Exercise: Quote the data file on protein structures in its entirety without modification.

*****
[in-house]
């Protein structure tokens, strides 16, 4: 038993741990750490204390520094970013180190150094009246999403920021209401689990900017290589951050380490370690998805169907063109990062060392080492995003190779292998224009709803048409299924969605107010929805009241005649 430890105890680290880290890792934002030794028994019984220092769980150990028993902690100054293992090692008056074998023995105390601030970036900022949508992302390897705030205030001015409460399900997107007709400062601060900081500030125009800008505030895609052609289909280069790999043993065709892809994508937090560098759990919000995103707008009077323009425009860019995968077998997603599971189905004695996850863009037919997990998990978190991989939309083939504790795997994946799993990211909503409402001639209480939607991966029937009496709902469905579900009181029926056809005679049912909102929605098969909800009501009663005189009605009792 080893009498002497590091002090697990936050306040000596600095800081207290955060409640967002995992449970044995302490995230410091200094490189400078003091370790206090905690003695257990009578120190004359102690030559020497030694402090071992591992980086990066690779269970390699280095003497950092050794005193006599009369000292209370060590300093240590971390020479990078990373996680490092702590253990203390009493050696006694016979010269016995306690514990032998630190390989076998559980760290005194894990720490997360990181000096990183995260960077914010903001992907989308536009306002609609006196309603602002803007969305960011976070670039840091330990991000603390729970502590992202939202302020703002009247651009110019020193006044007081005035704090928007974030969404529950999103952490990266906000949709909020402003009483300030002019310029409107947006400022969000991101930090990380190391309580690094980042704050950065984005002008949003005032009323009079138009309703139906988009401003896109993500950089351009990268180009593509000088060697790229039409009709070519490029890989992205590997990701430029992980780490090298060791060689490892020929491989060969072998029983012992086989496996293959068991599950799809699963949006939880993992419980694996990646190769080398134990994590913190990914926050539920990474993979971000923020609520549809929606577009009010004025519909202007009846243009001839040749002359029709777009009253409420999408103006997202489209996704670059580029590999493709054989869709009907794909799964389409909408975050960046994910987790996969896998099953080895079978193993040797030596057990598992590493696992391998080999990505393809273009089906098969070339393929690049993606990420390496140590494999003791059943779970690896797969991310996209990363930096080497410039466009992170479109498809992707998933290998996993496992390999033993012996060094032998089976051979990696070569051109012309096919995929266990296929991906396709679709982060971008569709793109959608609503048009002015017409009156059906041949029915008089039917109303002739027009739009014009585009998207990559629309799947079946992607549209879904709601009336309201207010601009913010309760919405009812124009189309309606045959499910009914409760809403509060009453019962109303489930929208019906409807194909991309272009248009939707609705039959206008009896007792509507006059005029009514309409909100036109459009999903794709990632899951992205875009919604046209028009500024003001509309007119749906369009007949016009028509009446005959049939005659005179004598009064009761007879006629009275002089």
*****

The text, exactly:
[in-house]
């Protein structure tokens, strides 16, 4: 038993741990750490204390520094970013180190150094009246999403920021209401689990900017290589951050380490370690998805169907063109990062060392080492995003190779292998224009709803048409299924969605107010929805009241005649 430890105890680290880290890792934002030794028994019984220092769980150990028993902690100054293992090692008056074998023995105390601030970036900022949508992302390897705030205030001015409460399900997107007709400062601060900081500030125009800008505030895609052609289909280069790999043993065709892809994508937090560098759990919000995103707008009077323009425009860019995968077998997603599971189905004695996850863009037919997990998990978190991989939309083939504790795997994946799993990211909503409402001639209480939607991966029937009496709902469905579900009181029926056809005679049912909102929605098969909800009501009663005189009605009792 080893009498002497590091002090697990936050306040000596600095800081207290955060409640967002995992449970044995302490995230410091200094490189400078003091370790206090905690003695257990009578120190004359102690030559020497030694402090071992591992980086990066690779269970390699280095003497950092050794005193006599009369000292209370060590300093240590971390020479990078990373996680490092702590253990203390009493050696006694016979010269016995306690514990032998630190390989076998559980760290005194894990720490997360990181000096990183995260960077914010903001992907989308536009306002609609006196309603602002803007969305960011976070670039840091330990991000603390729970502590992202939202302020703002009247651009110019020193006044007081005035704090928007974030969404529950999103952490990266906000949709909020402003009483300030002019310029409107947006400022969000991101930090990380190391309580690094980042704050950065984005002008949003005032009323009079138009309703139906988009401003896109993500950089351009990268180009593509000088060697790229039409009709070519490029890989992205590997990701430029992980780490090298060791060689490892020929491989060969072998029983012992086989496996293959068991599950799809699963949006939880993992419980694996990646190769080398134990994590913190990914926050539920990474993979971000923020609520549809929606577009009010004025519909202007009846243009001839040749002359029709777009009253409420999408103006997202489209996704670059580029590999493709054989869709009907794909799964389409909408975050960046994910987790996969896998099953080895079978193993040797030596057990598992590493696992391998080999990505393809273009089906098969070339393929690049993606990420390496140590494999003791059943779970690896797969991310996209990363930096080497410039466009992170479109498809992707998933290998996993496992390999033993012996060094032998089976051979990696070569051109012309096919995929266990296929991906396709679709982060971008569709793109959608609503048009002015017409009156059906041949029915008089039917109303002739027009739009014009585009998207990559629309799947079946992607549209879904709601009336309201207010601009913010309760919405009812124009189309309606045959499910009914409760809403509060009453019962109303489930929208019906409807194909991309272009248009939707609705039959206008009896007792509507006059005029009514309409909100036109459009999903794709990632899951992205875009919604046209028009500024003001509309007119749906369009007949016009028509009446005959049939005659005179004598009064009761007879006629009275002089």